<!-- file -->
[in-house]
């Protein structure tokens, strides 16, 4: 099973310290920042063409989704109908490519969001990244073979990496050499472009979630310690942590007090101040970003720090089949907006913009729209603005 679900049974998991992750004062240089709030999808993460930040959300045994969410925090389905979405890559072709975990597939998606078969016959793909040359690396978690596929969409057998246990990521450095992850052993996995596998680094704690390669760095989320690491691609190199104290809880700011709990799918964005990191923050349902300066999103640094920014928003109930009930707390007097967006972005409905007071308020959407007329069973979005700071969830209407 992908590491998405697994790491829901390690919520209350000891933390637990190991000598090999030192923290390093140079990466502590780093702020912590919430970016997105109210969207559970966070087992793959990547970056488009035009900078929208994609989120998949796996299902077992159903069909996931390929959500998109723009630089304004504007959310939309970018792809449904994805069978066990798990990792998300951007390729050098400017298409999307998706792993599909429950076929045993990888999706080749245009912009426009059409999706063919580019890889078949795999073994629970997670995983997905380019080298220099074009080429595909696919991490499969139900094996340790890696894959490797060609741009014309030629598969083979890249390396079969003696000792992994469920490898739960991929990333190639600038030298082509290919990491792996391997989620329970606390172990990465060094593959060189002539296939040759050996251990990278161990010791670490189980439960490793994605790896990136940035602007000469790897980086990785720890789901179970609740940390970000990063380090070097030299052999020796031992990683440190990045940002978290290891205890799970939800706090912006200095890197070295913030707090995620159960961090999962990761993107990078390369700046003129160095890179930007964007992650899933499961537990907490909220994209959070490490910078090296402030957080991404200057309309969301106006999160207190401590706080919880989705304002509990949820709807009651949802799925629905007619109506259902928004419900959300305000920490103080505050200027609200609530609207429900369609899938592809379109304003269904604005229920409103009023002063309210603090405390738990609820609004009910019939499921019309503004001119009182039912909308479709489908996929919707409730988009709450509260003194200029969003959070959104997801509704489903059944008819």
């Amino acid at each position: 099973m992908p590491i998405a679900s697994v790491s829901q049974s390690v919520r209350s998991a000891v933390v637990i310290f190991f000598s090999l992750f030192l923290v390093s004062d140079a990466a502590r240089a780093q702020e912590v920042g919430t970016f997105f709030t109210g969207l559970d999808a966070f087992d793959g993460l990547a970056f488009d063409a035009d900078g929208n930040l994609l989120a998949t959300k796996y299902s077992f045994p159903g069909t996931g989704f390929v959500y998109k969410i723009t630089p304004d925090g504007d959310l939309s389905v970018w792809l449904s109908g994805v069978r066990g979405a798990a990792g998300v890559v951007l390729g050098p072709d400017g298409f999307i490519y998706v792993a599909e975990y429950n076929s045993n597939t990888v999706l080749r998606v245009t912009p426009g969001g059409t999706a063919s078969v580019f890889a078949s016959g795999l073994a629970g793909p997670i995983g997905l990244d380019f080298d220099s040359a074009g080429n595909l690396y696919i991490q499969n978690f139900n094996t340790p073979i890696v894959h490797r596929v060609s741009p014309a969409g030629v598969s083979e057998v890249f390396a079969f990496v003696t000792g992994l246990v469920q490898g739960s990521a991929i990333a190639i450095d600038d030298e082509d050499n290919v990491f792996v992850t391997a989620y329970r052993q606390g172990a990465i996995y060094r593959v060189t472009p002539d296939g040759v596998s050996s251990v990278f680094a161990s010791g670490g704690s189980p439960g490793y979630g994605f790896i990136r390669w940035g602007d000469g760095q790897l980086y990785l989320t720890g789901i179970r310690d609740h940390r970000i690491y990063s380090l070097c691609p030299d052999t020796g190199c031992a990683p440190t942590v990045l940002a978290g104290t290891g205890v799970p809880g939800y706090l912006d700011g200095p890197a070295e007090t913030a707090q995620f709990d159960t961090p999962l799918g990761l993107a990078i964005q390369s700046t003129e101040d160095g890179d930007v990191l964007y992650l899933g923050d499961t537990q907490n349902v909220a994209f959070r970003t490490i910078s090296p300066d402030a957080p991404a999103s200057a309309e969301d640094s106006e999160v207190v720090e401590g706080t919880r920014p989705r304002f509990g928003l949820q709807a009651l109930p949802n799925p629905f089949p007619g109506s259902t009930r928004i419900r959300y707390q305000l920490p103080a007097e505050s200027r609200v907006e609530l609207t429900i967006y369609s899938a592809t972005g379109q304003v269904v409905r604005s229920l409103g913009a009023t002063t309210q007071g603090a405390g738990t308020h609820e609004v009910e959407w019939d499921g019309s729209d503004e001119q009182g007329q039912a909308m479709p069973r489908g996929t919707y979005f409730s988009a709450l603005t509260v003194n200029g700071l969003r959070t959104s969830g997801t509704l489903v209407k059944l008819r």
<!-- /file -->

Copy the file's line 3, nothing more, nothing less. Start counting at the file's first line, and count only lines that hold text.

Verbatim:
């Amino acid at each position: 099973m992908p590491i998405a679900s697994v790491s829901q049974s390690v919520r209350s998991a000891v933390v637990i310290f190991f000598s090999l992750f030192l923290v390093s004062d140079a990466a502590r240089a780093q702020e912590v920042g919430t970016f997105f709030t109210g969207l559970d999808a966070f087992d793959g993460l990547a970056f488009d063409a035009d900078g929208n930040l994609l989120a998949t959300k796996y299902s077992f045994p159903g069909t996931g989704f390929v959500y998109k969410i723009t630089p304004d925090g504007d959310l939309s389905v970018w792809l449904s109908g994805v069978r066990g979405a798990a990792g998300v890559v951007l390729g050098p072709d400017g298409f999307i490519y998706v792993a599909e975990y429950n076929s045993n597939t990888v999706l080749r998606v245009t912009p426009g969001g059409t999706a063919s078969v580019f890889a078949s016959g795999l073994a629970g793909p997670i995983g997905l990244d380019f080298d220099s040359a074009g080429n595909l690396y696919i991490q499969n978690f139900n094996t340790p073979i890696v894959h490797r596929v060609s741009p014309a969409g030629v598969s083979e057998v890249f390396a079969f990496v003696t000792g992994l246990v469920q490898g739960s990521a991929i990333a190639i450095d600038d030298e082509d050499n290919v990491f792996v992850t391997a989620y329970r052993q606390g172990a990465i996995y060094r593959v060189t472009p002539d296939g040759v596998s050996s251990v990278f680094a161990s010791g670490g704690s189980p439960g490793y979630g994605f790896i990136r390669w940035g602007d000469g760095q790897l980086y990785l989320t720890g789901i179970r310690d609740h940390r970000i690491y990063s380090l070097c691609p030299d052999t020796g190199c031992a990683p440190t942590v990045l940002a978290g104290t290891g205890v799970p809880g939800y706090l912006d700011g200095p890197a070295e007090t913030a707090q995620f709990d159960t961090p999962l799918g990761l993107a990078i964005q390369s700046t003129e101040d160095g890179d930007v990191l964007y992650l899933g923050d499961t537990q907490n349902v909220a994209f959070r970003t490490i910078s090296p300066d402030a957080p991404a999103s200057a309309e969301d640094s106006e999160v207190v720090e401590g706080t919880r920014p989705r304002f509990g928003l949820q709807a009651l109930p949802n799925p629905f089949p007619g109506s259902t009930r928004i419900r959300y707390q305000l920490p103080a007097e505050s200027r609200v907006e609530l609207t429900i967006y369609s899938a592809t972005g379109q304003v269904v409905r604005s229920l409103g913009a009023t002063t309210q007071g603090a405390g738990t308020h609820e609004v009910e959407w019939d499921g019309s729209d503004e001119q009182g007329q039912a909308m479709p069973r489908g996929t919707y979005f409730s988009a709450l603005t509260v003194n200029g700071l969003r959070t959104s969830g997801t509704l489903v209407k059944l008819r």